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The documentary addresses spiritual/faith aspects of the expedition as well as the science/archaeological aspects, was that a conscious decision on your (and/or the producers) part?

​Yes, from the very start of the film, ​we made a conscious decision to walk down the middle, to tell the science and the spiritual sides of this story.  I remember sitting in the production office and telling the crew over and over that in regard to this film, we had to operate more like a news room than a film production. There is just so much science and religion, historical sightings and myth, false claims and intrigue surrounding the story of the Ark; we had thousands of years of history to break down. So off we went to interview world experts on volcanoes, glaciers, wood preservation, satellite imagery, and the history of the region as well as leading scholars from Christianity, Judaism and Islam. Our first cut of the film was 4 hours in length.  There is just so much information and intrigue surround this story.

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I love the narration by Gary Sinise and the music by For King & Country. How did those collaborations come about?

​Gary and the 4K&C guys did such a wonderful job. We have been big supporters of Gary and the work his foundation does on behalf of veterans over the years.​ ​So when we were looking for a narrator and he just seemed like the best choice. He has a very distinct voice that we thought would lend to the thoughtfulness and tone of the film.​

With 4K&C it was a bit more round about. We had been searching for months for a song for the end credits of the film and could find nothing I was happy with. I was in a meeting with our lawyers discussing an entirely different film and they asked me if I would mind taking a call with one of their friends who was producing an independent movie that had a faith-based theme to it. So I spoke with the producer and he told me that he was working on a movie with the guys from the band 4K&C. When I got back to the office, I asked the staff to look up the band and their songs. We were just amazed at how uniquely the message of their music fit with the tone of our movie.  It is as if the lyrics were written for us. We immediately called the band and went to see them in concert…ever since we have all been big fans. We ended up putting three of their songs in the movie.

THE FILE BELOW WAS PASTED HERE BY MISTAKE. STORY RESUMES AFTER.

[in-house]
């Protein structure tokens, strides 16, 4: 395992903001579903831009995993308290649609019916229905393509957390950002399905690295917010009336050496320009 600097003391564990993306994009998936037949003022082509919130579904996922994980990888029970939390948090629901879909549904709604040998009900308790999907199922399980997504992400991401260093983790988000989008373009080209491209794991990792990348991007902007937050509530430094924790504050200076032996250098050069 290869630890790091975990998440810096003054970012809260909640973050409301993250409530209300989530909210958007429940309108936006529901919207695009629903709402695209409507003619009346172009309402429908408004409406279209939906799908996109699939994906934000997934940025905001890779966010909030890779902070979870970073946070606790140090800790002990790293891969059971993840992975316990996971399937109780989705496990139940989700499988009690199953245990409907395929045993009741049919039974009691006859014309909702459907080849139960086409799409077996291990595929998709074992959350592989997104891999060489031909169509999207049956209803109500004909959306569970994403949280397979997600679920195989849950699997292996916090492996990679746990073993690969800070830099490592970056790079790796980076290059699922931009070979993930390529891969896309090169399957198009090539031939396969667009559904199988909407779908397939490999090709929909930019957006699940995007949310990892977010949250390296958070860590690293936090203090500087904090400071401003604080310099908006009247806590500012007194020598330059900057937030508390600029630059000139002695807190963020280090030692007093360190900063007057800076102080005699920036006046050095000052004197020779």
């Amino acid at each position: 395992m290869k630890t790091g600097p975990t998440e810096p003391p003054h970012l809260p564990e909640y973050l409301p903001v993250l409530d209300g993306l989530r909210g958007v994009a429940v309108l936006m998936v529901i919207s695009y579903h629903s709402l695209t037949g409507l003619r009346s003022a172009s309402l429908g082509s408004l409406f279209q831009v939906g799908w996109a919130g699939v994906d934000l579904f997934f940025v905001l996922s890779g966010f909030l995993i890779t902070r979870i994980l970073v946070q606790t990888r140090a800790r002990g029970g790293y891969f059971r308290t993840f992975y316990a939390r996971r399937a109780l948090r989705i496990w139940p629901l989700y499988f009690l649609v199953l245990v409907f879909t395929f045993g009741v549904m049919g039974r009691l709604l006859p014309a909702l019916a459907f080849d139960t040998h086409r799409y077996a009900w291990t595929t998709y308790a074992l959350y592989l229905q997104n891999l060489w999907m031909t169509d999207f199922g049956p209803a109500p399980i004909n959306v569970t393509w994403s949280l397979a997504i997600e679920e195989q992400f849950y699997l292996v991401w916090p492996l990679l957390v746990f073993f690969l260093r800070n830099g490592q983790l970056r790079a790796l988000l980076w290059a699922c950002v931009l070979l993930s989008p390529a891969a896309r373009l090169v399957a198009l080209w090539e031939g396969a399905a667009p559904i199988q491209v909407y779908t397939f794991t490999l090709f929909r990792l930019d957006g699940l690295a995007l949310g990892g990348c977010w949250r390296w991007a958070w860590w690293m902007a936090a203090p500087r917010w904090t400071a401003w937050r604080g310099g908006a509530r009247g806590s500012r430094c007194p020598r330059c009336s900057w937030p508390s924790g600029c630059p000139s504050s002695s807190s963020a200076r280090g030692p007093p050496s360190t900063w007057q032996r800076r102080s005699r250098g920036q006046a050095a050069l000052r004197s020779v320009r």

Lastly, what’s the significance of the title ‘Finding Noah’ which focuses more on the spiritual journey as much as the physical one in finding the Ark?

​Finding a title for the film was one of the most difficult parts of the production. We agonized over this.​ ​The Search for Noah’s Ark was such on over-used title in media over the years for movies and History Channel Unknown Mysteries type of shows.  It was just about so much more than the Ark. I found myself saying to people along the post production process something along the lines of: When you search for the Ark, you find a piece of wood; but when you search for and find the metaphorical Noah, you find something much deeper. In the Bible, Noah alone was chosen (because of his faith) to restart humanity in a world that had become corrupt and evil. And much like Noah, many of the men on this journey got a chance to start their lives again.


What are your thoughts of Finding Noah? 

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11 thoughts on “Spotlight on FINDING NOAH doc & interview with director Brent Baum

  1. Gary Sinese is a personal hero–his love for veterans and his directing and film history is honorable to me. I’d watch this doc just because he narrated. But the premise and cinematography look breathtaking! Bravo, Ruth for another great article.

  2. Wow! That really sounds great. I have always appreciated Gary Sinese. Love seeing his name attached. Also really interested in the spiritual side of the story. And the screen shots look incredible. Definitely interested in this one. Fine interview Ruth!

    1. Hey Keith! Gary Sinise is a great actor and a decent human being, so yeah, seems appropriate that he narrated this doc. It’s truly a beautifully-shot film that has so much interesting substance, boy it made me want to go to Mt Ararat, though I probably won’t survive mountain climbing :\